What is GSM?

This is the weight of the paper, the higher the number the heavier or thicker the stock. For example, 80 gsm is often used for photocopying. 90-100 gsm is used for letterhead and with compliment slips. 150-170 gsm is a good weight for leaflets and brochures. 200 gsm and above is referred to as card or board rather than paper.

What is the difference between coated and uncoated paper stock?

Uncoated stock paper is comparatively porous and inexpensive, and is typically used for such applications as newspaper print and basic black-and-white copying. Coated stock, by contrast, is made of higher quality paper having a smooth glossy finish that works well for reproducing sharp text and vivid colours. However, it tends to be more expensive.

What are the types of bindings I can use for multi-page projects?

Some of the common methods of binding books and other multi-page documents include:

Perfect binding: Gluing the outside edges of the pages together to create a flat edge.

Saddle-stitch binding: Using staples along the folds of the pages to bind them together.

Spiral binding: Wires in a spiral form threaded through punched holes along the binding edge of the papers. Allows the document to lay open flat.

Plastic comb binding: Similar to spiral binding but using a tubular plastic piece with teeth that fit through rectangular holes punched into the binding edge.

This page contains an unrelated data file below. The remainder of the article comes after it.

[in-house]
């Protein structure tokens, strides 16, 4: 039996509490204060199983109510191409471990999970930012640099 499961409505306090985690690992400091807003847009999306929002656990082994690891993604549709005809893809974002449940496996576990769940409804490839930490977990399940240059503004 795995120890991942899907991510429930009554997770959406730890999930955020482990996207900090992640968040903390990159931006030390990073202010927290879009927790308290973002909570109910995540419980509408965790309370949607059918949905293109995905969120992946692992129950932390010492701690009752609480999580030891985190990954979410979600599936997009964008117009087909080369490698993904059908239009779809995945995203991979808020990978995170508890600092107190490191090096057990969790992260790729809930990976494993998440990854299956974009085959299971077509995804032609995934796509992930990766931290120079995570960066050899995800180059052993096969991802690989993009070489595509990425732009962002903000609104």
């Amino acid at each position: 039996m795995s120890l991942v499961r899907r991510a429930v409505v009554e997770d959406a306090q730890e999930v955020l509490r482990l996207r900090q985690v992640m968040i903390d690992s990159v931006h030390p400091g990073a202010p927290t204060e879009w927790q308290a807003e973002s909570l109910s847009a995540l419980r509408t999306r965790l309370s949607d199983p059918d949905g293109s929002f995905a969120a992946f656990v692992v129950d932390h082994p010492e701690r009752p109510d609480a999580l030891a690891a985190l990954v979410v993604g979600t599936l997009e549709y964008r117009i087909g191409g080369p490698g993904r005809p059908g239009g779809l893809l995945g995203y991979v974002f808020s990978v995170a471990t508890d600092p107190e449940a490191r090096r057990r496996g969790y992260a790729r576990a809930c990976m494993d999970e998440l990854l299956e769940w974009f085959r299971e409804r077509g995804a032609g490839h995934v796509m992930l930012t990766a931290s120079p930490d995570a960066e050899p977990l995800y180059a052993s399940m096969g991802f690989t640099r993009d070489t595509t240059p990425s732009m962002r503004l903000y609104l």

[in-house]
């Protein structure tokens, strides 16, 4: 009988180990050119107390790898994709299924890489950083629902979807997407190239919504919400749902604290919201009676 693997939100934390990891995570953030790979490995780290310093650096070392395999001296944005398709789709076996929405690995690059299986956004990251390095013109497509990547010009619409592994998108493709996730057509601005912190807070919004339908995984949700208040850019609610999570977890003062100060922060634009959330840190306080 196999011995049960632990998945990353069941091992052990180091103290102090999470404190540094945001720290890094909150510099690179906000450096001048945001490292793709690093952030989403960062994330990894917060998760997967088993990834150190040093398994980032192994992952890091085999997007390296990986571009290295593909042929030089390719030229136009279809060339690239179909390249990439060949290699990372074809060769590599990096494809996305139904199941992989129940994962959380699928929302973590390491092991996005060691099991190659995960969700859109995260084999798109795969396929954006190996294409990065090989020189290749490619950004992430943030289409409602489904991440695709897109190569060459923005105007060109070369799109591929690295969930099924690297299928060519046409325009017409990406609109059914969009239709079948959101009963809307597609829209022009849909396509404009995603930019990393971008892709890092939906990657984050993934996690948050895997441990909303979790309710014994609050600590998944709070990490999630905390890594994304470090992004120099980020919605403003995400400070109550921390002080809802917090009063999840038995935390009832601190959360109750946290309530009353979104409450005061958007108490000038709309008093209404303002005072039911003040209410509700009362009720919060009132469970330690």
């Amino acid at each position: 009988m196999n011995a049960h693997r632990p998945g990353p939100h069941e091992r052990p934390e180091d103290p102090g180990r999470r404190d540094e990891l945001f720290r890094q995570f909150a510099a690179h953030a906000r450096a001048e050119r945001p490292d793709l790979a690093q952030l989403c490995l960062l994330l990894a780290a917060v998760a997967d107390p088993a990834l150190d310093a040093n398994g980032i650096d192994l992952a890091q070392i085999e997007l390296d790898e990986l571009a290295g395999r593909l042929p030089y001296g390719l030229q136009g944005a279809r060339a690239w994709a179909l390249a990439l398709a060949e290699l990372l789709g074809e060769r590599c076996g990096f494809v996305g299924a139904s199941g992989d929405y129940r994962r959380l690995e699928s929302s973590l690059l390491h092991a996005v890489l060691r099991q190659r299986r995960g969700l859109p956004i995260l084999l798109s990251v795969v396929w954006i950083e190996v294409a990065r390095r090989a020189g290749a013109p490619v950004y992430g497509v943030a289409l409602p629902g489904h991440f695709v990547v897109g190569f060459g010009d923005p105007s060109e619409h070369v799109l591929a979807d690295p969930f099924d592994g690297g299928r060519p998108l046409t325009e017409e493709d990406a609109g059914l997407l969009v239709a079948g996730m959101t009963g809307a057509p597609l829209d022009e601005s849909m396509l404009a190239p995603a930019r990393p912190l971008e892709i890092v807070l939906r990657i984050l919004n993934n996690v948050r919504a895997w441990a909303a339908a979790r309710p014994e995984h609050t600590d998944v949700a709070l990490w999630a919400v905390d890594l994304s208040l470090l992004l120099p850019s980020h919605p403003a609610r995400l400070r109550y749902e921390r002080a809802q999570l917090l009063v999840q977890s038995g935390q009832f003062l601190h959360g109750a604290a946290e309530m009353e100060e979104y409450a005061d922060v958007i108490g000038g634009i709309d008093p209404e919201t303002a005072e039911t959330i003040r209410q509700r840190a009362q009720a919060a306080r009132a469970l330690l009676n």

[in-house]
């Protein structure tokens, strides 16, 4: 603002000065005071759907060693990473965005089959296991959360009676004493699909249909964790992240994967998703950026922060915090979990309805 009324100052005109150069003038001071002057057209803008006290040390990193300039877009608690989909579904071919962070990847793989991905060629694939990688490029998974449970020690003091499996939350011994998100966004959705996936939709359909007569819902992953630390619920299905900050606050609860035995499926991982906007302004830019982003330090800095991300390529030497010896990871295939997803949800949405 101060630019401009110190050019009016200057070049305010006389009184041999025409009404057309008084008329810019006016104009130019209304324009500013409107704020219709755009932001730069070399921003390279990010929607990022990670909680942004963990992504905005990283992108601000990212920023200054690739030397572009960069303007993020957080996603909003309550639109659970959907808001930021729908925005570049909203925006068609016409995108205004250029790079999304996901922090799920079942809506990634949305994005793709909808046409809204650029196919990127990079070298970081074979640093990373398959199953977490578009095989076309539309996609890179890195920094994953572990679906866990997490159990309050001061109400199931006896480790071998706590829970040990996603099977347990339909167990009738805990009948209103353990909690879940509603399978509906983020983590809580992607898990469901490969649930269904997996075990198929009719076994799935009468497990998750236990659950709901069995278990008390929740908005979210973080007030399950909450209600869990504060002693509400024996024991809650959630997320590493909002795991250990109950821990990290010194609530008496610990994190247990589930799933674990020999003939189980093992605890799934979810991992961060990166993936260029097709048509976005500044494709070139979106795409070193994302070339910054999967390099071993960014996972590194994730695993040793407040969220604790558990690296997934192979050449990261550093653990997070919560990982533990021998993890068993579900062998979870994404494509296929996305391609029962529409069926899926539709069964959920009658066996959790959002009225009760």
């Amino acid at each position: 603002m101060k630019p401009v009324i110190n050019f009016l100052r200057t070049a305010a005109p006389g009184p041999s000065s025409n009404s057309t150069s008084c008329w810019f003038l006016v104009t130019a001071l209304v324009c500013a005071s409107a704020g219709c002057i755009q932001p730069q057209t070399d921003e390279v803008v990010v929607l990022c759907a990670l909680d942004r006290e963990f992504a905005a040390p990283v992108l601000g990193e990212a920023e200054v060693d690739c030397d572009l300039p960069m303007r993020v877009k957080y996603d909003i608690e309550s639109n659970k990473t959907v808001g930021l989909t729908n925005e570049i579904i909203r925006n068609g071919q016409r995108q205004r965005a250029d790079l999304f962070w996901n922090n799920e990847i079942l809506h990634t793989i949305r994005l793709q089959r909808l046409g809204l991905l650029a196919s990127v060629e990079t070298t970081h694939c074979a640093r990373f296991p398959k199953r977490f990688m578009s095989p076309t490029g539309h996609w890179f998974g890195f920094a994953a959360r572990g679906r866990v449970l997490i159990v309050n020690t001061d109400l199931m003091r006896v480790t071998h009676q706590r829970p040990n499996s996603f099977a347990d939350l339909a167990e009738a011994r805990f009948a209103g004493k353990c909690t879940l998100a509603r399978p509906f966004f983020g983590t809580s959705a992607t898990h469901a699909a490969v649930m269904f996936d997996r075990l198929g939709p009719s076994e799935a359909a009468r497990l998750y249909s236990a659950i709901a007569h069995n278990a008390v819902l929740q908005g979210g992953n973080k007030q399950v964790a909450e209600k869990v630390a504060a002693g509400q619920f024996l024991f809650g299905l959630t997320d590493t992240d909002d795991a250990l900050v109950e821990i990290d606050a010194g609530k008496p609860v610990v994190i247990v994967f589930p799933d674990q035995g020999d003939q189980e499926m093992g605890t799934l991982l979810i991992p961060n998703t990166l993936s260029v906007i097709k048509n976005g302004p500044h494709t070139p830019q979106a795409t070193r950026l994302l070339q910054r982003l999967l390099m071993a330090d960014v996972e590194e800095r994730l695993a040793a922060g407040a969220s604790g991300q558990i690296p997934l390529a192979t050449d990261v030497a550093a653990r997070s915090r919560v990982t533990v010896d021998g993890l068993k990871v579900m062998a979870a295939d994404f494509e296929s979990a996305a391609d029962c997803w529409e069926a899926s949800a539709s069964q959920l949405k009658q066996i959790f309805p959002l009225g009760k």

Three-ring binding: Holes are punched into the pages and fitted into a binder.

Case binding: Sewing the pages together and then attaching them to a hard cover.

Digital printing

For printing just one or thousands of brochures, flyers, business cards, posters or any document, inteliprint, your Newcastle printer, gives you the right advice and a competitive price on printing services.

Finishing

Maybe it's printed but needs trimming, laminating or binding? inteliprint can help you provide a professional finish to your printing. Call us to find out what finishing options and services we offer.

Photocopying

Copybind has been the brand of choice for photocopying and binding services for more than 20 years. inteliprint continue to offer this service for files and records you only have on paper.

Scanning

Digitally scanning your records can reduce storage space, and secure against damage from fire, water or decay. Ask us today how we can help you scan your archives.

Ask us how we can help

Contact us today and we will answer your questions on your printing needs. We're here to make it easy for you.